Ad Spot

Alabama cutting subsidized child care

MONTGOMERY – The cold numbers of the Legislature’s budget deliberations are starting to affect Alabama’s low- and middle-income working families, especially those who rely on a state-funded child care program.

Budget problems have forced the state Department of Human Resources to make one cut in the subsidized child care for low- and middle-income working families and is planning more. The changes will affect most of the more than 15,000 families that participate in the program.

Department spokesman Barry Spear said Friday the department is structuring the changes to reduce the impact on families with the lowest incomes.

But for many low-income families, having to pay more for child care will offset the benefits of the recent minimum wage increase, said Sophia Bracy Harris, executive director of the Federation of Child Care Centers of Alabama.

Lakish Jackson of Wetumpka has children ages 4, 2 and 1 in the program. She figures the changes are going to take $30 to $40 per week from her part-time job collecting delinquent phone bills.

“I’m looking at reducing travel as much as possible and stretching the budget,” she said Friday. “Every penny at this point matters with the economy being like it is.”

The Department of Human Resources helps pay the child care expenses of low-income families so they can afford to work or get job training. The amount each family pays depends on their income and family size.

Page Walley, who recently left his post as Department of Human Resources commissioner, told legislators in January that his agency would have to cut child care and other programs without extra funding.

Legislators weren’t able to do much during an economic slowdown that has curtailed the growth in state tax collections. In May, they passed a budget for the new fiscal year starting Oct. 1 that increased the department’s total state appropriation by $1 million or less than 1 percent to $113 million.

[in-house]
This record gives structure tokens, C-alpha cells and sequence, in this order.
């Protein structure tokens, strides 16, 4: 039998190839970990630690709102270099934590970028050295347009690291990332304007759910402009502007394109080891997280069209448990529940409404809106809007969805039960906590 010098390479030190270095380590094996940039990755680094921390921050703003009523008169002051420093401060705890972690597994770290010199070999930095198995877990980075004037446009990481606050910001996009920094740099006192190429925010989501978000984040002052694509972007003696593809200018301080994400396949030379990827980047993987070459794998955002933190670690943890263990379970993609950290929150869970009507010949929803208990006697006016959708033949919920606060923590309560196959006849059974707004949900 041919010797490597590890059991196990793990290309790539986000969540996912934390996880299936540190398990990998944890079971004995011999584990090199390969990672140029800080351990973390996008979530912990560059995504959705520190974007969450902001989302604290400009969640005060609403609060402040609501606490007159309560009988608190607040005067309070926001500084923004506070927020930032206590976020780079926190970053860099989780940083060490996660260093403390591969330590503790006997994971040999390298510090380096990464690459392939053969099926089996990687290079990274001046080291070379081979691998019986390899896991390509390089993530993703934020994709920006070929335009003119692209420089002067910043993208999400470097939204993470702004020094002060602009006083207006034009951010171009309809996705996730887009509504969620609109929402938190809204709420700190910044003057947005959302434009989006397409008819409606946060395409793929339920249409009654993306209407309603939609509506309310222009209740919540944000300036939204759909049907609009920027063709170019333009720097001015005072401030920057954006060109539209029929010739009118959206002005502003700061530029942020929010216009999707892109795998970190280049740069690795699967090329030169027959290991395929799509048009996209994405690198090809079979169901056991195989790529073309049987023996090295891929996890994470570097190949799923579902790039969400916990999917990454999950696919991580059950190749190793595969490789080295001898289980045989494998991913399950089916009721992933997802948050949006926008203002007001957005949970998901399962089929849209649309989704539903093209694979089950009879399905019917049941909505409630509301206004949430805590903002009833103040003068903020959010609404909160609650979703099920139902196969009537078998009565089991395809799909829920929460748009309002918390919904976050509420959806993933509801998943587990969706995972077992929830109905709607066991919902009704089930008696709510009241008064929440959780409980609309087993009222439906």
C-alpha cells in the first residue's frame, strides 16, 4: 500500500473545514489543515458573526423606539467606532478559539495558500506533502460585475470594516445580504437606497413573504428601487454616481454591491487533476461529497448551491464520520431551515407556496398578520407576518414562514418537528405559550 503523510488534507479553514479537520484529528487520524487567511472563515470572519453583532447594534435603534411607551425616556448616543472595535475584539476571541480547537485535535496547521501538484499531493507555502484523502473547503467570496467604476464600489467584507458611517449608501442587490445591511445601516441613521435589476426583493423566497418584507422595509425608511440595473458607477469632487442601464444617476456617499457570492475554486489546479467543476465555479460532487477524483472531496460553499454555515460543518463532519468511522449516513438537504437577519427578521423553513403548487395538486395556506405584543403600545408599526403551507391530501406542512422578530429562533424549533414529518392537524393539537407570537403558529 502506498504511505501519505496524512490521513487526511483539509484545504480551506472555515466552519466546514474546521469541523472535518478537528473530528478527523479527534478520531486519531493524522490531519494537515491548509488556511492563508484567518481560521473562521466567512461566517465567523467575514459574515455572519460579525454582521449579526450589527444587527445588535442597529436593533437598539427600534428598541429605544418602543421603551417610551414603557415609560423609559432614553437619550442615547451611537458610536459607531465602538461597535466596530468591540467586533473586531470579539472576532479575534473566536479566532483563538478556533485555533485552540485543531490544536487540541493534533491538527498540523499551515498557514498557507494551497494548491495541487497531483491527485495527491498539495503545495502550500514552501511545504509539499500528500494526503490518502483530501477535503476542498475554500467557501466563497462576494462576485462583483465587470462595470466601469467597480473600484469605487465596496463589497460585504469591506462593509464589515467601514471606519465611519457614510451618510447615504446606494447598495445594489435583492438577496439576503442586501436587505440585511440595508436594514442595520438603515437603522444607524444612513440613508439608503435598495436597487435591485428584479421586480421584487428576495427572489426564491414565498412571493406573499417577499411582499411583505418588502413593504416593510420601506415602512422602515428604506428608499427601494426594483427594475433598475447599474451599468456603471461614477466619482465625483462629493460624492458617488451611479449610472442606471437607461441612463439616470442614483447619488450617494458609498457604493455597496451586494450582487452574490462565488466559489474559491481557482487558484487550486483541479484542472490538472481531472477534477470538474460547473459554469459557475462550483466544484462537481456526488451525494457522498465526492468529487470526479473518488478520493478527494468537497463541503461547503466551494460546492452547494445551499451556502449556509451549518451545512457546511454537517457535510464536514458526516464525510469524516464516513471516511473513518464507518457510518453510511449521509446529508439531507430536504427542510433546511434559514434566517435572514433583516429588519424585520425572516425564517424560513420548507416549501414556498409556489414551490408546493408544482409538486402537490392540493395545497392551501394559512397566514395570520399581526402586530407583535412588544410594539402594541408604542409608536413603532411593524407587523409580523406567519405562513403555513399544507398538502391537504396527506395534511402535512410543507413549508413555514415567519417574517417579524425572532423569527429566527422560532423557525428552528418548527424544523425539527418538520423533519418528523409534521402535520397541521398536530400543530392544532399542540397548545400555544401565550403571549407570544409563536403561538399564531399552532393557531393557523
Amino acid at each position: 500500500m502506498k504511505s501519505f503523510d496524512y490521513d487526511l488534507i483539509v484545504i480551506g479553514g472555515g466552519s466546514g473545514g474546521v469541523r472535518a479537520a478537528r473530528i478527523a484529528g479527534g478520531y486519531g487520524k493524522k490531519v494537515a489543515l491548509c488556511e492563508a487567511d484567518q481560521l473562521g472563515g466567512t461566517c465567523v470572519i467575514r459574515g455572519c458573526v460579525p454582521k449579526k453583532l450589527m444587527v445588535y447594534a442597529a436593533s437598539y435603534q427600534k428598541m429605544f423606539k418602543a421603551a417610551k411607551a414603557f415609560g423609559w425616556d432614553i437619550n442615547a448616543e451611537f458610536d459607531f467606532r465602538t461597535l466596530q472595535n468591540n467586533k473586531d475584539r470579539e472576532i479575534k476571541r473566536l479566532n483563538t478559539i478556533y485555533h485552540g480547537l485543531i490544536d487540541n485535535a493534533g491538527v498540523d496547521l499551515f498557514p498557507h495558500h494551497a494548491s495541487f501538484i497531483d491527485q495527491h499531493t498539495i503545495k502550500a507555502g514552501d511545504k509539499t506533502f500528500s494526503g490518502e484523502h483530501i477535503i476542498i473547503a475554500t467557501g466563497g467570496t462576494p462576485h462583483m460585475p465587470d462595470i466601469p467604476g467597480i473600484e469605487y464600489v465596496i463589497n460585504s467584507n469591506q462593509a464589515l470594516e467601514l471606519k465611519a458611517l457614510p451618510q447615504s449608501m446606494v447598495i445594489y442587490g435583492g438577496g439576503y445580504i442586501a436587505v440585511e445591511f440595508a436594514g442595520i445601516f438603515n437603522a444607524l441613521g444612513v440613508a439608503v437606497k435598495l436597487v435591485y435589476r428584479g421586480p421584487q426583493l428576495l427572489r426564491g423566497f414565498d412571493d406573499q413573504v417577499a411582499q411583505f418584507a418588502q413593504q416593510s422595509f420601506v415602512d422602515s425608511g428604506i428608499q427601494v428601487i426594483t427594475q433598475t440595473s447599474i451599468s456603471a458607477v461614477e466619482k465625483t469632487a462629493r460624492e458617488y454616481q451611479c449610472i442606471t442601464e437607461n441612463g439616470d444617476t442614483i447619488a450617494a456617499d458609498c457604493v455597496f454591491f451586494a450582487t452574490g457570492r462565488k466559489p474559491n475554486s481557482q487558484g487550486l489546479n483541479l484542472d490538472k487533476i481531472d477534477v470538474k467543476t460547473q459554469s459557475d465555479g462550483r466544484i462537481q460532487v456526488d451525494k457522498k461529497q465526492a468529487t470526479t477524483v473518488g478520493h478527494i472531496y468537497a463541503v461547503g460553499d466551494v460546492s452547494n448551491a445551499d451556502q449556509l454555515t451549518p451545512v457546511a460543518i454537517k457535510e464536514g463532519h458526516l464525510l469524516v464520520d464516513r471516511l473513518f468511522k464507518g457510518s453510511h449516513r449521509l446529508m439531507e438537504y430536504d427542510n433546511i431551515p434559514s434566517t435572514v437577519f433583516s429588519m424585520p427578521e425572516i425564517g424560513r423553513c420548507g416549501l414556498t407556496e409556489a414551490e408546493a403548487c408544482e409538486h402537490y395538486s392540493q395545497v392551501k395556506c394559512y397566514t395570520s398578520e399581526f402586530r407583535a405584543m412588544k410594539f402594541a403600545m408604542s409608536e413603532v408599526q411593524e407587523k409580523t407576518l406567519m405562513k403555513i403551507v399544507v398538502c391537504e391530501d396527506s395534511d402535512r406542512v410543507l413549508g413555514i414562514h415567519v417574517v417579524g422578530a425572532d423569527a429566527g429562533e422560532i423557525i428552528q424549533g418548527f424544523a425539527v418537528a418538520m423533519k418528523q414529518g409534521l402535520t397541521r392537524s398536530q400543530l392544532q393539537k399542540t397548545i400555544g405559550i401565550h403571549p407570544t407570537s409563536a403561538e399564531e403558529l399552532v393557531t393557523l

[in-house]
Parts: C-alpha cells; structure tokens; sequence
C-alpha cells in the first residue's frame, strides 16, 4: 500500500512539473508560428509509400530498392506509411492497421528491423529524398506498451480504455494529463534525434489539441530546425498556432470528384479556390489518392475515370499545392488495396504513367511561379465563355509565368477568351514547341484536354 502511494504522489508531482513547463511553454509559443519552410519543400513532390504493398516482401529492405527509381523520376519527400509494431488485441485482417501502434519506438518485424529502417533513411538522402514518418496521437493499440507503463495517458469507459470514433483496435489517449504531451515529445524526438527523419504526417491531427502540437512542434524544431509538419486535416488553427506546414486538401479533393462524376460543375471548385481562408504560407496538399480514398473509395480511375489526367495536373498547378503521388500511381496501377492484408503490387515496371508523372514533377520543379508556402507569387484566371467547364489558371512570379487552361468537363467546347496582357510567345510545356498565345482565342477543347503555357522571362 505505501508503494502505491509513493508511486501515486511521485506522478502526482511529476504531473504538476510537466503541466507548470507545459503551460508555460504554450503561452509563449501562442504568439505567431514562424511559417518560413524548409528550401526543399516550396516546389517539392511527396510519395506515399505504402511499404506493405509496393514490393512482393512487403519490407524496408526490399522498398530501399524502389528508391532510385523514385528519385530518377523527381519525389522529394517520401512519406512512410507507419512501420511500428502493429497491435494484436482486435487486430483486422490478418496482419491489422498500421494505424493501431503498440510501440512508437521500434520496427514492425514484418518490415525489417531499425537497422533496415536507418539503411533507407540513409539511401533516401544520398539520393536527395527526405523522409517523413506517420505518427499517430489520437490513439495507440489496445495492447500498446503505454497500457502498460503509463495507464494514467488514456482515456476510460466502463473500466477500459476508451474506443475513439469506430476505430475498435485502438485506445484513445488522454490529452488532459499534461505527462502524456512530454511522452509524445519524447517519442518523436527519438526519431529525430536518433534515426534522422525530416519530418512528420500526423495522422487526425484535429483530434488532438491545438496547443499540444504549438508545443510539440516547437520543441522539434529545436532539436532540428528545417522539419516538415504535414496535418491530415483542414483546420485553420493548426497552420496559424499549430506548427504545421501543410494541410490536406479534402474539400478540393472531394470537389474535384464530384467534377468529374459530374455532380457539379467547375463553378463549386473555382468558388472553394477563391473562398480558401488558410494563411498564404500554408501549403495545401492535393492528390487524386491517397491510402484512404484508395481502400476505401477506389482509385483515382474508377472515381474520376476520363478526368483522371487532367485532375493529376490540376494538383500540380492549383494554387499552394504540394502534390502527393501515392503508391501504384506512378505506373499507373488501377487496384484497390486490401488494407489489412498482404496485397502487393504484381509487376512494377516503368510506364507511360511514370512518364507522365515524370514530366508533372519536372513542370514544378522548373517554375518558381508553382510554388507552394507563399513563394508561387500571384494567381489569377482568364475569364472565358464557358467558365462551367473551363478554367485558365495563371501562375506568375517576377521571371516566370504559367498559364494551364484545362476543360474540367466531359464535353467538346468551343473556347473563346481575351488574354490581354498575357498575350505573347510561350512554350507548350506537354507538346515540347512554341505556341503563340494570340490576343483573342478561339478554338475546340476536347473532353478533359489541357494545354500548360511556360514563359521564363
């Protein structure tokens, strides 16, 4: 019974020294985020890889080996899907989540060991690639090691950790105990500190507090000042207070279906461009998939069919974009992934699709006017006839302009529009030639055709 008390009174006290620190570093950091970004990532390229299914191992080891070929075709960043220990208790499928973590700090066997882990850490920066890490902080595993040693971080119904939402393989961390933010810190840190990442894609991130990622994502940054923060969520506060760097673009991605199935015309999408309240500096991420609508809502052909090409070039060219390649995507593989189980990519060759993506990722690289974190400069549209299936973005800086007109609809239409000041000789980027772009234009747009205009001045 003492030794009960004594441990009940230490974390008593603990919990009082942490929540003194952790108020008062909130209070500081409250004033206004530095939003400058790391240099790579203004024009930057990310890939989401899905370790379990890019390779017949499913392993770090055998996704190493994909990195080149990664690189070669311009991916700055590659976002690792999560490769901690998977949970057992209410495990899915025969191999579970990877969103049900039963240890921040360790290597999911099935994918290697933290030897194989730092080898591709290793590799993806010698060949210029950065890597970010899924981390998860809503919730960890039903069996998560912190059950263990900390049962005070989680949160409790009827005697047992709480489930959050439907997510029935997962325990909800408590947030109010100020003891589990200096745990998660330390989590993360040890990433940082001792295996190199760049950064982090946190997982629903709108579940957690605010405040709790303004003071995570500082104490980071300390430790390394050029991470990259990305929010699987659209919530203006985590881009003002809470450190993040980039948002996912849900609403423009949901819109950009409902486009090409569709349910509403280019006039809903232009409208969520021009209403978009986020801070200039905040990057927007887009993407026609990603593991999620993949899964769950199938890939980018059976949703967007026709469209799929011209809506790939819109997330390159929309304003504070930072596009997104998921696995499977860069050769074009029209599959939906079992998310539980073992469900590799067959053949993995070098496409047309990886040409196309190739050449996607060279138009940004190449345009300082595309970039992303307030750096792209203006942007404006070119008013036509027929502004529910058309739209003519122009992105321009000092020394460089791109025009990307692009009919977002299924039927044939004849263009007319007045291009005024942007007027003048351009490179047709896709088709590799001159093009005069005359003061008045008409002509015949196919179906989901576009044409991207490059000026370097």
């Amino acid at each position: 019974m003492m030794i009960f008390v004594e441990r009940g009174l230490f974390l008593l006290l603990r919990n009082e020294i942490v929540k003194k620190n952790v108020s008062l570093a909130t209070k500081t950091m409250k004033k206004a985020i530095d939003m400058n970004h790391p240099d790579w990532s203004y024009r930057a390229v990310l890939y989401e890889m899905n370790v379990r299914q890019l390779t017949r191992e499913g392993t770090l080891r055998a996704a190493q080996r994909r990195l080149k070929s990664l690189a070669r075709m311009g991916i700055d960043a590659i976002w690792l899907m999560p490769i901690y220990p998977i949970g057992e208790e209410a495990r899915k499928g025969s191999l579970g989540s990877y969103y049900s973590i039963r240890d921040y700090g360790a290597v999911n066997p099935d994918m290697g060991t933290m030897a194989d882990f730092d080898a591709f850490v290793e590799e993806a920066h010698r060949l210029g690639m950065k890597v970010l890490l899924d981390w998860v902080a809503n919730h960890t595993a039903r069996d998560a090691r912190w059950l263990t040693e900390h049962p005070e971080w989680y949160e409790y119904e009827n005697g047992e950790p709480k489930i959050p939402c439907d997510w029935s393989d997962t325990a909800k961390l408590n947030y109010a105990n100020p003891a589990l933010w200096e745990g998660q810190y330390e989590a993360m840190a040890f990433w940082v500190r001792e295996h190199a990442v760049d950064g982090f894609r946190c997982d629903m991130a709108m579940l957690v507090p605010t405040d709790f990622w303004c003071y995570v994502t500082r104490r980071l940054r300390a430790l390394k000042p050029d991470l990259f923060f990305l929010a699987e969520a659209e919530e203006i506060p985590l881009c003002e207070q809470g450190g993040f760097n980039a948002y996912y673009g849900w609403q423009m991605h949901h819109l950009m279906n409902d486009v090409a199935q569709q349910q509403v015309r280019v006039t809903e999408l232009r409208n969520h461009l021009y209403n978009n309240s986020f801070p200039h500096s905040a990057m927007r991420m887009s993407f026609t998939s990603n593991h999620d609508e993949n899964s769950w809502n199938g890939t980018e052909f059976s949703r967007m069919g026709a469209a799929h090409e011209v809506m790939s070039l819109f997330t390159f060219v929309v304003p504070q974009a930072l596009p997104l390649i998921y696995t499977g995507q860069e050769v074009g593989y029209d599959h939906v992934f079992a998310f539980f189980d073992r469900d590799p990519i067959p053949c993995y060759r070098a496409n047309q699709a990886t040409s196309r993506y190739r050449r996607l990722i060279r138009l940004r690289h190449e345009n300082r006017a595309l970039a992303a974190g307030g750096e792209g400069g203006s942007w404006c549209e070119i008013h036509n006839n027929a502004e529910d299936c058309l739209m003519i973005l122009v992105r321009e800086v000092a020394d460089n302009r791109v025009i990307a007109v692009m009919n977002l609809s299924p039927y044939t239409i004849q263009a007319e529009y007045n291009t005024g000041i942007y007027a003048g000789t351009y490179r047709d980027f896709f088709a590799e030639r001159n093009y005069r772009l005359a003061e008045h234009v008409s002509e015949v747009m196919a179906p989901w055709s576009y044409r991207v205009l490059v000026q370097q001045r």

In addition, the department lost some of the federal funds it had been using for child care, Spear said.

The program, which gets about two-thirds of its money from the federal government, is dropping from $120 million this fiscal year to $106 million in the new fiscal year.

On Aug. 4, the department eliminated the discount that families had received for having more than one child in the program.

The next step is to raise the amount most families have to pay for child care by $3 per week for each child, and to trim the number of participating families, Spear said. It’s not known when that will happen.

Currently, families making 135 percent or less than the federal poverty level can get in the program and can remain in it until their incomes exceed 200 percent of the federal poverty level. That will be dropped to 150 percent.

The federal poverty level is $21,200 for a family of four and $14,000 for a parent and one child.

That will affect 900 families, or 1,700 children, which is about 3 percent of the families in the program, Spear said. But they are the highest wage earners in the program and are already paying most of their child care costs, he said.

Spear said parents should receive letters in the next few weeks notifying them that the changes will occur 30 days after the letters are dated.

Ron Gilbert, senior policy analyst for Arise Citizens’ Policy Project, said an economic downturn is the worst time to reduce child care benefits. He also said the cuts contradict state efforts to improve Alabama’s work force.

“We spent $1 billion last year on industrial recruitment, yet the state appears unwilling to spend $5 million to help parents stay in the work force,” he said.

Spear said a change in food stamps policies will help soften the cuts. Starting Oct. 1, there will no longer be a limit on how much families can deduct for child care expenses when qualifying for food stamps. Most families in the child care program can qualify for food stamps, he said.

At 9:30 a.m. Saturday, Arise and the Federation of Child Care Centers are holding a rally at the Birmingham Sheraton to protest the cuts.